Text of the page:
Please note: The first five slides in each smaller set are the same with the title slide, table of contents, link to the NHTSA EMS and 9-1-1 pan flu guidelines, and a disclaimer.

7. National Strategic Plan for Emergency Department Management of Outbreaks of Novel H1N1 Influenza. The National Strategic Plan For Emergency Department Management of Outbreaks of Novel H1N1 Influenza was produced under contract to the Office of the Assistant Secretary for Preparedness and Response (ASPR) and the Emergency Care Coordination Center (ECCC). This document was developed in collaboration with ASPR, ECCC and the American College of Emergency Physicians (ACEP). download national strategic plan

8. 2009-2010 Influenza Season Triage Algorithm for Adults (>18 Years) With Influenza-Like Illness. This algorithm is designed to assist physicians and those under their supervision in identifying indicators of and responses to symptoms of flu-like illness (i.e., fever with cough or sore throat). (NOTE: this guidance is not intended for use by the general public and is not a substitute for sound clinical judgment.) download algorithm

9. ASM Heard Evidence from Researchers on Respiratory Protection for Health Care Workers. During its recent annual meeting, the American Society of Microbiology heard evidence from researchers in Beijing, China about the usefulness of respiratory protection and fit-testing for health care workers. Downloads: Summary | Abstract

10. New AMA Student on Respiratory Protection for Health Care Workers. The Journal of the American Medical Association on Oct. 1, 2009, published a new study on respiratory protection for health care workers. ADA article | CDC response

11. OSHA Statement re: H1N1-related Inspections. The Occupational Safety and Health Administration announces plans to conduct H1N1compliance visits in upcoming months. In response to complaints, OSHA inspectors will ensure that healthcare employers implement a hierarchy of controls, including source control, engineering, and administrative measures, encourage vaccination and other work practices recommended by the CDC. download OSHA statement

12. FEMA Releases Updated Policy and FAQ on Guidelines for Requesting Assistance Under the Stafford Act During a Pandemic Influenza Outbreak (01 Dec 2009) On Oct. 27, the U.S. Dept. of Homeland Security's Federal Emergency Management Agency (FEMA) released a fact sheet that shared FEMA guidelines for requesting assistance under the Stafford Act during a pandemic influenza outbreak. These guidelines will assist States in assessing impacts and evaluating the need for Federal assistance. To ensure consistency, FEMA on Dec. 1 has released an update of the policy and FAQs related to the fact sheet. The policy outlines the four primary evaluation criteria and factors to be used in granting a declaration, including:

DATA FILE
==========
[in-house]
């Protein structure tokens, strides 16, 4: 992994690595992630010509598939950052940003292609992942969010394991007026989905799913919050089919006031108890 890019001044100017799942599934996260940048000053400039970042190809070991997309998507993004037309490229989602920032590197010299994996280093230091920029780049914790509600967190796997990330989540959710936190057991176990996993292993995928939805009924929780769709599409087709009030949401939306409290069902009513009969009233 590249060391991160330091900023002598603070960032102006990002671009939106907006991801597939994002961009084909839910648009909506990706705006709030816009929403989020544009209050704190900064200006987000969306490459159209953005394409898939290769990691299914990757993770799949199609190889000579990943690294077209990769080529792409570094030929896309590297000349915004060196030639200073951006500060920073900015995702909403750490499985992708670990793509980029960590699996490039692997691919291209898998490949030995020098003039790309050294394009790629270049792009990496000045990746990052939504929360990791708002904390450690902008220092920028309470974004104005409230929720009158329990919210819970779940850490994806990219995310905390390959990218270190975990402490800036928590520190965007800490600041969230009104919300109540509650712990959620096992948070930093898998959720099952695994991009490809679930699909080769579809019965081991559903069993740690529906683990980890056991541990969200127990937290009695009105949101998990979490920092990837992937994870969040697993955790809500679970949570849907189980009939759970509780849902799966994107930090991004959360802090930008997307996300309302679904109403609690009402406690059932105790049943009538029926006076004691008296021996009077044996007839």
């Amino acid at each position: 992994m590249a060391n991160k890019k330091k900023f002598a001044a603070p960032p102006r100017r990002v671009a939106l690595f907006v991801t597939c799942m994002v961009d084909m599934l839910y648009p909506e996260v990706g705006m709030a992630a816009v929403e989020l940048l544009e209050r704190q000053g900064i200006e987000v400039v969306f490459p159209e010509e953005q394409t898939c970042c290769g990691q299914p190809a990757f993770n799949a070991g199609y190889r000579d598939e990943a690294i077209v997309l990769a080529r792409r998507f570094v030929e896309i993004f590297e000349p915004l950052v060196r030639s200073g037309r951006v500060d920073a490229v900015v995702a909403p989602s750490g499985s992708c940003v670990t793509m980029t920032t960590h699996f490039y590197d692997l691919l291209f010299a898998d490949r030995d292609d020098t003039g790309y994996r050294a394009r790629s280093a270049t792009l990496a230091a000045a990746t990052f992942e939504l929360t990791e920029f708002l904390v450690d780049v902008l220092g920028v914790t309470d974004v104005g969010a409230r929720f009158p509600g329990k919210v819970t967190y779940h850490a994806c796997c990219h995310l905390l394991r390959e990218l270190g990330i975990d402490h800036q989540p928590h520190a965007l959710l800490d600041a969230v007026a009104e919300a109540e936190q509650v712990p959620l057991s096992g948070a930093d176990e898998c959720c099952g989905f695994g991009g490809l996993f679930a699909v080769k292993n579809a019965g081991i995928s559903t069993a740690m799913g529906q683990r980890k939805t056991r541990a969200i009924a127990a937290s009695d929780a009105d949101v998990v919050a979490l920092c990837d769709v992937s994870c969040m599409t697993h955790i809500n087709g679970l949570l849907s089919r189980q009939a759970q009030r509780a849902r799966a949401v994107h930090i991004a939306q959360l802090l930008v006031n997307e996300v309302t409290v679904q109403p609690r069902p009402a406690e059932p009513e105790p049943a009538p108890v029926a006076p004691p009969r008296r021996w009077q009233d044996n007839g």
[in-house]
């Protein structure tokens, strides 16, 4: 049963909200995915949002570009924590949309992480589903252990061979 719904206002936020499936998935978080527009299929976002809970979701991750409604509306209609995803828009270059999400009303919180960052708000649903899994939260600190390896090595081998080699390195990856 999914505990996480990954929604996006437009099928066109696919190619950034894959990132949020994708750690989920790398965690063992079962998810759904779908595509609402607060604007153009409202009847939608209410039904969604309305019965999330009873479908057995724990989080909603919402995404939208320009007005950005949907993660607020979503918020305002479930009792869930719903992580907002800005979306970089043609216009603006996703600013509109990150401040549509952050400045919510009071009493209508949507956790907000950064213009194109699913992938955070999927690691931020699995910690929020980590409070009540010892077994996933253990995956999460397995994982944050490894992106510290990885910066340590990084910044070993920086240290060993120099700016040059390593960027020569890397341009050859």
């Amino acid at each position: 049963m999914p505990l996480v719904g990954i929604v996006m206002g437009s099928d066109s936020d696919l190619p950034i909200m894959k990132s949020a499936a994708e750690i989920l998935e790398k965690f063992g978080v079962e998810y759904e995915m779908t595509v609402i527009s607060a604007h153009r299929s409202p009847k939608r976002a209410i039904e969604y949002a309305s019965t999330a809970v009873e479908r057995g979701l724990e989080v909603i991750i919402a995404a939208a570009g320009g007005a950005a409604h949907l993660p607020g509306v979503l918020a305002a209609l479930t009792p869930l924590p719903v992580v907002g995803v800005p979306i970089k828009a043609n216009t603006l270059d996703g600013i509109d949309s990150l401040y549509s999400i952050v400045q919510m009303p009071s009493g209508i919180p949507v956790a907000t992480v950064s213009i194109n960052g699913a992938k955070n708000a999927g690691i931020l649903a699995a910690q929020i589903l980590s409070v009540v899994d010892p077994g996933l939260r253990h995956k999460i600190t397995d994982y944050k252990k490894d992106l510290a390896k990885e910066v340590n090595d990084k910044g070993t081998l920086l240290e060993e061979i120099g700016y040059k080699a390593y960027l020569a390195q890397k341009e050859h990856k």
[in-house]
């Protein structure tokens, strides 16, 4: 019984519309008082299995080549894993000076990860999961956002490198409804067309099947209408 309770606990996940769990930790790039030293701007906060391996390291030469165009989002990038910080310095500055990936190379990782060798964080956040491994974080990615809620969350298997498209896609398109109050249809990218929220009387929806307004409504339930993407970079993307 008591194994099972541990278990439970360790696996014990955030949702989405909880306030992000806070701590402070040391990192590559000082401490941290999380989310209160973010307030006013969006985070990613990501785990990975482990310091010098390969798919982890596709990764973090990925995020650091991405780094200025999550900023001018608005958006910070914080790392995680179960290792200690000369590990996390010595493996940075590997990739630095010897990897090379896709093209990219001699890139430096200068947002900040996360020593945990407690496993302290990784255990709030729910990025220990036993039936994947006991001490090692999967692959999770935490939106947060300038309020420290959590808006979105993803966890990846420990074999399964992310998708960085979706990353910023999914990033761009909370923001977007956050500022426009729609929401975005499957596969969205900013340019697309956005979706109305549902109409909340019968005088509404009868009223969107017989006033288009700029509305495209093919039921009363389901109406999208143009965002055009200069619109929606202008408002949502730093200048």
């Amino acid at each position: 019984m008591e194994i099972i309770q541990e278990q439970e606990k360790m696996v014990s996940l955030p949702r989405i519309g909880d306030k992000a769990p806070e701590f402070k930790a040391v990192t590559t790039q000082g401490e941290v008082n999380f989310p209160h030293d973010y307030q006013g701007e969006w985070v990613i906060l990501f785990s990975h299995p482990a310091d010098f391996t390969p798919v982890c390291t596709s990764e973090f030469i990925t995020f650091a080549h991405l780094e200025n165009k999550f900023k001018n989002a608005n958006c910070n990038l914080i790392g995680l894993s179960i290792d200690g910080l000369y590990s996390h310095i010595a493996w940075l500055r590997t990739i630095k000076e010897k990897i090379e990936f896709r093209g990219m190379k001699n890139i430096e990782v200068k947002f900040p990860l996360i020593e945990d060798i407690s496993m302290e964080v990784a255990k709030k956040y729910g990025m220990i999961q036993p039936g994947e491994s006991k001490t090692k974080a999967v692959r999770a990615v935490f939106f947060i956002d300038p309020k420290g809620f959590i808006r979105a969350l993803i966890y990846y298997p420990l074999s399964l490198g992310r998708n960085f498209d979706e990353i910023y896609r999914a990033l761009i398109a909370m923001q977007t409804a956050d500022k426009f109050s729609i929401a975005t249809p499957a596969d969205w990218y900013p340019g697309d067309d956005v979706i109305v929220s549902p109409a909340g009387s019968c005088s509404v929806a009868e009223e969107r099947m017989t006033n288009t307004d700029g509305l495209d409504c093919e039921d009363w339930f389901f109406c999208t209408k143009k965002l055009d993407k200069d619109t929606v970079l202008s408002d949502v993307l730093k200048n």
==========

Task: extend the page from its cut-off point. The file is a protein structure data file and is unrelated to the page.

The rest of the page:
• Whether the State has directed execution of its State Emergency Plan;
  • Whether the requesting State has demonstrated that the incidence of influenza is, at a minimum, significantly higher than the State's seasonal average;
  • Whether the State can demonstrate that effective response to the pandemic event is beyond the capability of the State and affected local governments; and
  • Whether the State has identified specific direct federal assistance that is required to save lives, protect property and public health and safety, or to lessen or avert the threat of a disaster.

The President continues to reserve the right to approve all requests and agree or disagree with recommendations made for disaster declarations. Other federal agencies, such as the U.S. Department of Health and Human Services (HHS), also have authority to provide assistance to support jurisdictions during pandemic events.  If an emergency declaration is declared, FEMA cannot duplicate assistance provided under the authority of another federal agency.

13. Key Pandemic Influence Resource Links - courtesy of Greg Banner, MS, CEM, Regional Emergency Coordinator, Region I (New England) US Department of Health and Human Services, Boston, MA.

In addition, you can follow up-to-date swine flu information via Twitter—


  • NEW from the American Health Lawyers Association - NASEMSO is pleased to provide Community Pan-Flu Preparedness: A Checklist of Key Legal Issues for Healthcare Providers, published by the American Health Lawyers Association. The Checklist is a scalable tool designed to assist providers along the continuum of care as well as the broader healthcare and public health communities in taking concrete steps to prepare for an influenza pandemic. Appendix A addresses “Special Considerations for Pre-hospital Providers.” Copyright © 2008 by the American Health Lawyers Association and reproduced for the benefit of and to promote the health of the community served by the distributing organization.